I don't know about you, but I usually do my salting with a shaker.
I don't. I have a little container of kosher salt that I pinch from.
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Old 07-25-2010, 02:46 AM   #39
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Re: Cooking A Good Steak

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Originally Posted by flashlight7878 View Post
lol at you imo
Sometimes when I'm feeling really gourmet I shake it straight from the box or even onto my palm. On a related note, if you close your eyes, tilt your head back, and pretend that you are shaking salt on your tongue you can actually taste salt. Must be some kind of psychological deal. Try it.
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Old 07-25-2010, 02:48 AM   #40
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Re: Cooking A Good Steak

kosher salt can run upwards of a dollar a pound though that is like five hundred dollars a month you retards are throwing away on trendy grabby salt
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Old 07-25-2010, 02:49 AM   #41
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Re: Cooking A Good Steak

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Originally Posted by otnemem View Post
Uh, yeah, kosher salt isn't meant to be an expensive alternative to table salt. I'm pretty sure it's exactly the same as table salt chemically, just a coarser grain. Most chefs use it because-


Oh right, so you understand why people use it. Then why would you say it's "for suckers"? It was just a really inane thing to say.


I don't. I have a little container of kosher salt that I pinch from.
Yeah, that was mostly aimed at the pretentious type that will argue that kosher salt is higher quality and tastes different, which is ridiculous.
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Old 07-25-2010, 02:50 AM   #42
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Re: Cooking A Good Steak

My roommate likes his with "no red" LOL. Well-done/no salt/adding barbecue sauce (that is supposed to be meant for ribs)/gross seasonings and he eats it WITH ketchup. Sometimes I wonder how he can even eat steak like that. I mean the ketchup part just puts it over the top HAHA.

I can imagine him eating a expensive steak then asking for ketchup...how insulted would the chef feel. hahaha I just can't stop laughing.

I mean my dad uses A1 sauce and I almost have to laugh at him for it too. But its not as bad as KETCHUP.

Please tell me I'm not crazy one.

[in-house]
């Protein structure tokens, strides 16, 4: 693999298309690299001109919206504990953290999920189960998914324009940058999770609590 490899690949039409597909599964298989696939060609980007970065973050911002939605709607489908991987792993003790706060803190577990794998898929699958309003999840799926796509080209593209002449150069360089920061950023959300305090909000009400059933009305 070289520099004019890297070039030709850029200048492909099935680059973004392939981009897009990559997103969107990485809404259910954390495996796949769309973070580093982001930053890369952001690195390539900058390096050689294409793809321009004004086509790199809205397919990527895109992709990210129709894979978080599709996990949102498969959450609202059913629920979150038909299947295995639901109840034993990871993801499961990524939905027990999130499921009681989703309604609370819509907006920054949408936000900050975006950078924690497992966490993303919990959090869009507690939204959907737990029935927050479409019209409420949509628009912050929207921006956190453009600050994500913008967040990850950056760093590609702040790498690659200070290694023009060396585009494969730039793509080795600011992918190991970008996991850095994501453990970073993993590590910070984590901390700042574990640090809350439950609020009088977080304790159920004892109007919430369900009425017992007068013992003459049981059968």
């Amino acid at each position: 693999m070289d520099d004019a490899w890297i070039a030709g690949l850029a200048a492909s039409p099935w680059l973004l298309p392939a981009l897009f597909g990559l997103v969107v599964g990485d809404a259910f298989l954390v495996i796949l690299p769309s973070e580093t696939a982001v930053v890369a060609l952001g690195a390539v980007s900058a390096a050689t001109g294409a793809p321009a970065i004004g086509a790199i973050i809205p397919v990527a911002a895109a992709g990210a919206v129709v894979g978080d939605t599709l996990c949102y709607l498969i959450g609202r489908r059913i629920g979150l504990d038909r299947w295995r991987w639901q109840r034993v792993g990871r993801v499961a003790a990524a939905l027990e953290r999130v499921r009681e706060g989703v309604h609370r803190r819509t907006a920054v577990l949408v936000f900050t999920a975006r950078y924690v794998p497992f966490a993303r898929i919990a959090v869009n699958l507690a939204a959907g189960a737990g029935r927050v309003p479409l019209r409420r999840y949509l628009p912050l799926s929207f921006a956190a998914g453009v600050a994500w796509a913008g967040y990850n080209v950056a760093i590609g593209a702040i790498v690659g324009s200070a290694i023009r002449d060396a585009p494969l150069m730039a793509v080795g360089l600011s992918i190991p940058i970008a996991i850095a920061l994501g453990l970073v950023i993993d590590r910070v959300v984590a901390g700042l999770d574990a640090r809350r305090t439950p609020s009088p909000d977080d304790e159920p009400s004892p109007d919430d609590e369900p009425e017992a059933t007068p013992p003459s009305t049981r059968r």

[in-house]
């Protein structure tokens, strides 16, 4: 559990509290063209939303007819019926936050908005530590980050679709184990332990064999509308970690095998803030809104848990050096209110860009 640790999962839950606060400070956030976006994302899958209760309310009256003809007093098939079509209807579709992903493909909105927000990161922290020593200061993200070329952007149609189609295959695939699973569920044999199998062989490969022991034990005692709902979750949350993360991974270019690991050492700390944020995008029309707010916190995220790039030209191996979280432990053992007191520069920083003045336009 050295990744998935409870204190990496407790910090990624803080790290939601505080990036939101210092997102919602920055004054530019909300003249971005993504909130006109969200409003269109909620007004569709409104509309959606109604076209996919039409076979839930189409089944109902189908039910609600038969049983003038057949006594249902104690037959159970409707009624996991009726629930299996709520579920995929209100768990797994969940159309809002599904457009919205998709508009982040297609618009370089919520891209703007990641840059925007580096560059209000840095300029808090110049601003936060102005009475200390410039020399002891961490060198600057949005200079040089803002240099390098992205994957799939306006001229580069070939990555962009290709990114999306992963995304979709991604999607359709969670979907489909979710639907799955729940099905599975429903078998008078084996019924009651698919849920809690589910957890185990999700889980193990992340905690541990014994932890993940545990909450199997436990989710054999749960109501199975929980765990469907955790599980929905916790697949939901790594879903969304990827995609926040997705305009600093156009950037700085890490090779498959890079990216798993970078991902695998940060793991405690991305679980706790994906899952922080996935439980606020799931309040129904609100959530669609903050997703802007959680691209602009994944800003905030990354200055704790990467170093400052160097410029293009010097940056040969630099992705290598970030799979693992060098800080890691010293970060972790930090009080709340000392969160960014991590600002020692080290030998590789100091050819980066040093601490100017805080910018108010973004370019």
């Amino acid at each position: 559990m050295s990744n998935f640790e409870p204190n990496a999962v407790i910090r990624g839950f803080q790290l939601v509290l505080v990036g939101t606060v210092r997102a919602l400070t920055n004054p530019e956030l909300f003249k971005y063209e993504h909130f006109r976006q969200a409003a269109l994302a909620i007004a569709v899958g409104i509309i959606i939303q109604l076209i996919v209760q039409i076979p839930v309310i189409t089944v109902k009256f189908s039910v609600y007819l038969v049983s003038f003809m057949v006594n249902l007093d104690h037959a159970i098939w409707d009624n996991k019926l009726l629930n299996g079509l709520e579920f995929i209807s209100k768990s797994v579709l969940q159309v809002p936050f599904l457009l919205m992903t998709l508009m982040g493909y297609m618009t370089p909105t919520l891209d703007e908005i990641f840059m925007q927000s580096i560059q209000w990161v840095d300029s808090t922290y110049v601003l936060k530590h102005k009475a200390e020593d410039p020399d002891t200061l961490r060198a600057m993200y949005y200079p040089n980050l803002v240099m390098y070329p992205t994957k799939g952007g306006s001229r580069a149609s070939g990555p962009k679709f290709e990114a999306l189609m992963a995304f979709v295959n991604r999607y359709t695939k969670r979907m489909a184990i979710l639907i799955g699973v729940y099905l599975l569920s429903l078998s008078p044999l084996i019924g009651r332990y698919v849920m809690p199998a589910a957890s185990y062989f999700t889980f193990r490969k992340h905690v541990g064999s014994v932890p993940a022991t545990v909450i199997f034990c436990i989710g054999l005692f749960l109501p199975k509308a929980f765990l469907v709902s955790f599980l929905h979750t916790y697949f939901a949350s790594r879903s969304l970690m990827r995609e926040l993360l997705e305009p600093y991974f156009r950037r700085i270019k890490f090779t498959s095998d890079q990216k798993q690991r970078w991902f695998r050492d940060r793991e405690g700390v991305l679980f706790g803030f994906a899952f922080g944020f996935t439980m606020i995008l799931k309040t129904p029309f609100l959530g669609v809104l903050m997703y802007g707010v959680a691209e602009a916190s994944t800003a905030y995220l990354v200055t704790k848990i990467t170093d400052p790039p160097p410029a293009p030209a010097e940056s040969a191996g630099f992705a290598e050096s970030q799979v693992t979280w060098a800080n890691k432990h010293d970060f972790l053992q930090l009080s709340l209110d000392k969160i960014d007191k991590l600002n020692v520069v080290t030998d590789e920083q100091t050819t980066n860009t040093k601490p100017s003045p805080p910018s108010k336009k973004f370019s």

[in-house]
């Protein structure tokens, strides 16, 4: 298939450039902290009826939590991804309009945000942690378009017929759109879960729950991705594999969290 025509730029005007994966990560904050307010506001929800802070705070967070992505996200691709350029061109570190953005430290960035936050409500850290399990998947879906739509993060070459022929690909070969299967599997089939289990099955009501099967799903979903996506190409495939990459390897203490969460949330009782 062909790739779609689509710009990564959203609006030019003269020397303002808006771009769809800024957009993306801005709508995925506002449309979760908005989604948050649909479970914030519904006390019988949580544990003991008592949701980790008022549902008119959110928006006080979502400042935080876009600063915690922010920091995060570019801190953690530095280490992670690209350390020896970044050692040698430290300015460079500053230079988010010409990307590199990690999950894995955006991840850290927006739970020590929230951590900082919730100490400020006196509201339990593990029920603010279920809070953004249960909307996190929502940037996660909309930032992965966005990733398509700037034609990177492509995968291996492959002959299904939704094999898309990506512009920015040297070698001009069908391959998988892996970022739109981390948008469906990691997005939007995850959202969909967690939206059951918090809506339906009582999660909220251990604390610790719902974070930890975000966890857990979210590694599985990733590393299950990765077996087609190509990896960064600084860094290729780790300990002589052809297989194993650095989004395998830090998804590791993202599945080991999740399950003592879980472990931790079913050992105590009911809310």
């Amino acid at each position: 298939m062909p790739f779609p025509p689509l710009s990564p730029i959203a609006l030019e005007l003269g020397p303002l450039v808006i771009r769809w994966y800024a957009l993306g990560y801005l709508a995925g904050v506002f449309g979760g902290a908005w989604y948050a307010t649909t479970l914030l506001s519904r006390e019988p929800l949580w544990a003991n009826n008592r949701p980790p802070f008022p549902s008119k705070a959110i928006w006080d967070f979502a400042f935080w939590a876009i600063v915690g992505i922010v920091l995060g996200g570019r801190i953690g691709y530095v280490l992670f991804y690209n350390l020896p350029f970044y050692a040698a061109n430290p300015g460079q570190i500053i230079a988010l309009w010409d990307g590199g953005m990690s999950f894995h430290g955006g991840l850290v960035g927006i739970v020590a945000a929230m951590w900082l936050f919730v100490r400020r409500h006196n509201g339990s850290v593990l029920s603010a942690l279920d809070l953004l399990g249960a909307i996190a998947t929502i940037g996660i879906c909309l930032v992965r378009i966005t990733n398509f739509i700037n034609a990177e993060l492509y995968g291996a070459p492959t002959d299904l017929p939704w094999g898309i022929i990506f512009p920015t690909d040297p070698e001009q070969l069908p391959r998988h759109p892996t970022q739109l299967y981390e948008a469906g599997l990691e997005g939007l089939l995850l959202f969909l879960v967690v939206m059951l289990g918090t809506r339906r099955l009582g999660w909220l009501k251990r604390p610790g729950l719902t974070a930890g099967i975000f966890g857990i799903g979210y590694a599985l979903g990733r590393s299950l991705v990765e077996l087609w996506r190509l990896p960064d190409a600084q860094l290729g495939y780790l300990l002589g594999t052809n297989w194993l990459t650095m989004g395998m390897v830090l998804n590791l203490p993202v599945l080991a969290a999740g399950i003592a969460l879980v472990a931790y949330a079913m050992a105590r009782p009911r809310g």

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Old 07-25-2010, 02:51 AM   #43
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Re: Cooking A Good Steak

Flashlight,

Did you try the salt trick?
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Old 07-25-2010, 02:53 AM   #44
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Re: Cooking A Good Steak

I did but all I could taste was beer because I was chugging beer while doing it
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Old 07-25-2010, 02:55 AM   #45
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Re: Cooking A Good Steak

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Originally Posted by flashlight7878 View Post
I did but all I could taste was beer because I was chugging beer while doing it
lol, it's a really immature but fun party trick. Think about what you looked like while you were trying it.
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Old 07-25-2010, 03:09 AM   #46
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Re: Cooking A Good Steak

I think I probably looked like someone emptying a beer into their stomach in a very efficient manner
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Old 07-25-2010, 04:22 AM   #47
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Re: Cooking A Good Steak

I recommend using a infrared heated grill. they are the tits. cook at 1200 degrees. you can have a thick steak medium rare in like 5-6 minutes. It totally sears all the juices inside the meats.

I was totally a charcoal guy till I got one, they rock. still love charcoal, great stuff, but I'm biased to my grill I guess. The very best way is to sear a steak on the infrared, then throw it on the weber for the charcoal goodness.

Mine is a Solaire. I got the small one which was only $325. They make really nice expensive ones too.
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Old 07-25-2010, 07:36 AM   #48
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Re: Cooking A Good Steak

I think a coat of olive oil before it goes in the pan works better than butter, but I may just be bad at cooking. It usually gets charred up a bit thick in some spots when I use butter.
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Old 07-25-2010, 07:55 AM   #49
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Re: Cooking A Good Steak

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Originally Posted by zinn0 View Post
I use kosher salt but I put it on right before I throw the steaks on the grill, that way the salt doesn't dry the meat out.
fwiw, the main point of the salt in this application is to suck the water out of the steak before grilling... which is a good thing. It doesn't take the moisture out of the steak when you remove the water... rather, it prevents the steak from steaming while cooking, so you end up with a nice sear and a moist steak where all the moisture is delicious fat.
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Old 07-25-2010, 08:08 AM   #50
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Re: Cooking A Good Steak

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Originally Posted by SneakyFerret View Post
fwiw, the main point of the salt in this application is to suck the water out of the steak before grilling... which is a good thing.
According to Harold McGee, this is incorrect:

"He explained that while a high concentration of salt has a desiccating effect, which is helpful for curing meat, the small amount of salt used to season food has a hydrating effect: Salt helps the cells hold on to water."